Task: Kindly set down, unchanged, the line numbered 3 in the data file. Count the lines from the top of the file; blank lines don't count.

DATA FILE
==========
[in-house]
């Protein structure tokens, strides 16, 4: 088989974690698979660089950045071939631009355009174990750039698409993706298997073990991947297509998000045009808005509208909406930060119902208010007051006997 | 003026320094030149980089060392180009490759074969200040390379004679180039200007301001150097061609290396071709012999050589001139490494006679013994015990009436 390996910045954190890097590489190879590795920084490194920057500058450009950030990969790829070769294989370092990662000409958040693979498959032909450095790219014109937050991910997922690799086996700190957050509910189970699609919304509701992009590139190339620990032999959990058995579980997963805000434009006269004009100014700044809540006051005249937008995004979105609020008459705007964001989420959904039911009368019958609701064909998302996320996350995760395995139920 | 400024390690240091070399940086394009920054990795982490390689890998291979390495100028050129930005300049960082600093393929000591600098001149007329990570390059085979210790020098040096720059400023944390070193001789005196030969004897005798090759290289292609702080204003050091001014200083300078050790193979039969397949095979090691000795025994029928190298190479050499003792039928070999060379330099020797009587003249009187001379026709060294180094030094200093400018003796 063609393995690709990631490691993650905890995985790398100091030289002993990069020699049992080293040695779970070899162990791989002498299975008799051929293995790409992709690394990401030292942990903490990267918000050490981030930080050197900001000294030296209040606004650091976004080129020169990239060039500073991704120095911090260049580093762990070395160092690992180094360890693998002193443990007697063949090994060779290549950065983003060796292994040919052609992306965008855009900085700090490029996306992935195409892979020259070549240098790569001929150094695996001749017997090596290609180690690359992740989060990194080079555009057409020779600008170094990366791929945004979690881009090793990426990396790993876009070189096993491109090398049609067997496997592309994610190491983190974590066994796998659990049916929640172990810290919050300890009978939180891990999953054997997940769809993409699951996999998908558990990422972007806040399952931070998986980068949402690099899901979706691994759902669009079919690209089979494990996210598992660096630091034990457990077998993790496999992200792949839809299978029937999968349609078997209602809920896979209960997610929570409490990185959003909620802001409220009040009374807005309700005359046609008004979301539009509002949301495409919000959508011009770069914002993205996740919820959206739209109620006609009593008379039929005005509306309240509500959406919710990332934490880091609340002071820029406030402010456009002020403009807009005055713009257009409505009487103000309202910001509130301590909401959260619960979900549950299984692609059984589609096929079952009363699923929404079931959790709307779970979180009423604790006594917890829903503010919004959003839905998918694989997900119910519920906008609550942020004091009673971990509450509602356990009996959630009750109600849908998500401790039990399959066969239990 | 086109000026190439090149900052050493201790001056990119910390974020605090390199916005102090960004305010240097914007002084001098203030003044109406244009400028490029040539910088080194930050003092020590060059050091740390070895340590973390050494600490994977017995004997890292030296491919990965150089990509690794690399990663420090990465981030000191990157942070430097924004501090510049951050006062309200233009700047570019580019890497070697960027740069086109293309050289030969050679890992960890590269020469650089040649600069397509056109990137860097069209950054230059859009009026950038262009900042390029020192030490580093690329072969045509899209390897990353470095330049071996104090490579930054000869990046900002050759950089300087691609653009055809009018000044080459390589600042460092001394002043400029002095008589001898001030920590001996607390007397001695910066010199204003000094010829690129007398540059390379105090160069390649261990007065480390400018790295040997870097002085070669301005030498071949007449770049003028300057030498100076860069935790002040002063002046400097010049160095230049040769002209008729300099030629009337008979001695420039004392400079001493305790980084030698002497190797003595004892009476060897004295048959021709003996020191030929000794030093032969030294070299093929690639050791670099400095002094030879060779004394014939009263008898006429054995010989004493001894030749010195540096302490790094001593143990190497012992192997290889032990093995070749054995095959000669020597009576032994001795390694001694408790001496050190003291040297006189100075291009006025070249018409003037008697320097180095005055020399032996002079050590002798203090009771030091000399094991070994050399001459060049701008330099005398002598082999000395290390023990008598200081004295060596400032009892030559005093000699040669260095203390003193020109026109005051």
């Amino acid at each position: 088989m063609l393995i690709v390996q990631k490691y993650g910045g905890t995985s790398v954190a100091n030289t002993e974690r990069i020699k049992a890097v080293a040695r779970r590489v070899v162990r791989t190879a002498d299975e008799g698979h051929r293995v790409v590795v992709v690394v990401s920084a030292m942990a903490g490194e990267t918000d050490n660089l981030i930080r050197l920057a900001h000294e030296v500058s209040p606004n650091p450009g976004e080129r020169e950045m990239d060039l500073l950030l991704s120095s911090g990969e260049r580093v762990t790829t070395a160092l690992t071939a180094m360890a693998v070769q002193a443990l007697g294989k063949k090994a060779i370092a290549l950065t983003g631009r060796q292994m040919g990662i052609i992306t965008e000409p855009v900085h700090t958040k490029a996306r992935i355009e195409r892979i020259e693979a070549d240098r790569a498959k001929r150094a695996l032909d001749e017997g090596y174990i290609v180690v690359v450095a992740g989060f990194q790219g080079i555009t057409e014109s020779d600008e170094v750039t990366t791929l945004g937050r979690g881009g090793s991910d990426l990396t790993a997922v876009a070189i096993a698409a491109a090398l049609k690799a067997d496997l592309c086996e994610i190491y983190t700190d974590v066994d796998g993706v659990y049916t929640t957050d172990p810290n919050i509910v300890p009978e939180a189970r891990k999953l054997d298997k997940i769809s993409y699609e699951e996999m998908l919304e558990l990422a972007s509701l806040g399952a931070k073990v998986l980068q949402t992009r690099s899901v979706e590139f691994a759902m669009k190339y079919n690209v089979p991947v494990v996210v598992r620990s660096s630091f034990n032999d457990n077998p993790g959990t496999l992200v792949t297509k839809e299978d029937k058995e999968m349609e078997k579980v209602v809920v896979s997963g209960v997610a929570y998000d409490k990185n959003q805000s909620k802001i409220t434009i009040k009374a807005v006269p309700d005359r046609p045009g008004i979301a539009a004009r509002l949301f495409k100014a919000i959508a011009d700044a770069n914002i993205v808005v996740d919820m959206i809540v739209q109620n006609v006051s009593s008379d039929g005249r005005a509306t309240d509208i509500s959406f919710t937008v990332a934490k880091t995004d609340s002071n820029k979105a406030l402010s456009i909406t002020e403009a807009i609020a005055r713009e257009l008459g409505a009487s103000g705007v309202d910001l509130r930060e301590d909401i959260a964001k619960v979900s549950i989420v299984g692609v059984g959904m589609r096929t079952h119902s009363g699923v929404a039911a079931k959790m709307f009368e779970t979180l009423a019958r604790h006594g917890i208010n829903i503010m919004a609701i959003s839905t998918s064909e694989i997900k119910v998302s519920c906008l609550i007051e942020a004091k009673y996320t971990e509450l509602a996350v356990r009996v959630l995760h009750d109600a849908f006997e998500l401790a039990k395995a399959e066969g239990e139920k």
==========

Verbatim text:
């Amino acid at each position: 088989m063609l393995i690709v390996q990631k490691y993650g910045g905890t995985s790398v954190a100091n030289t002993e974690r990069i020699k049992a890097v080293a040695r779970r590489v070899v162990r791989t190879a002498d299975e008799g698979h051929r293995v790409v590795v992709v690394v990401s920084a030292m942990a903490g490194e990267t918000d050490n660089l981030i930080r050197l920057a900001h000294e030296v500058s209040p606004n650091p450009g976004e080129r020169e950045m990239d060039l500073l950030l991704s120095s911090g990969e260049r580093v762990t790829t070395a160092l690992t071939a180094m360890a693998v070769q002193a443990l007697g294989k063949k090994a060779i370092a290549l950065t983003g631009r060796q292994m040919g990662i052609i992306t965008e000409p855009v900085h700090t958040k490029a996306r992935i355009e195409r892979i020259e693979a070549d240098r790569a498959k001929r150094a695996l032909d001749e017997g090596y174990i290609v180690v690359v450095a992740g989060f990194q790219g080079i555009t057409e014109s020779d600008e170094v750039t990366t791929l945004g937050r979690g881009g090793s991910d990426l990396t790993a997922v876009a070189i096993a698409a491109a090398l049609k690799a067997d496997l592309c086996e994610i190491y983190t700190d974590v066994d796998g993706v659990y049916t929640t957050d172990p810290n919050i509910v300890p009978e939180a189970r891990k999953l054997d298997k997940i769809s993409y699609e699951e996999m998908l919304e558990l990422a972007s509701l806040g399952a931070k073990v998986l980068q949402t992009r690099s899901v979706e590139f691994a759902m669009k190339y079919n690209v089979p991947v494990v996210v598992r620990s660096s630091f034990n032999d457990n077998p993790g959990t496999l992200v792949t297509k839809e299978d029937k058995e999968m349609e078997k579980v209602v809920v896979s997963g209960v997610a929570y998000d409490k990185n959003q805000s909620k802001i409220t434009i009040k009374a807005v006269p309700d005359r046609p045009g008004i979301a539009a004009r509002l949301f495409k100014a919000i959508a011009d700044a770069n914002i993205v808005v996740d919820m959206i809540v739209q109620n006609v006051s009593s008379d039929g005249r005005a509306t309240d509208i509500s959406f919710t937008v990332a934490k880091t995004d609340s002071n820029k979105a406030l402010s456009i909406t002020e403009a807009i609020a005055r713009e257009l008459g409505a009487s103000g705007v309202d910001l509130r930060e301590d909401i959260a964001k619960v979900s549950i989420v299984g692609v059984g959904m589609r096929t079952h119902s009363g699923v929404a039911a079931k959790m709307f009368e779970t979180l009423a019958r604790h006594g917890i208010n829903i503010m919004a609701i959003s839905t998918s064909e694989i997900k119910v998302s519920c906008l609550i007051e942020a004091k009673y996320t971990e509450l509602a996350v356990r009996v959630l995760h009750d109600a849908f006997e998500l401790a039990k395995a399959e066969g239990e139920k």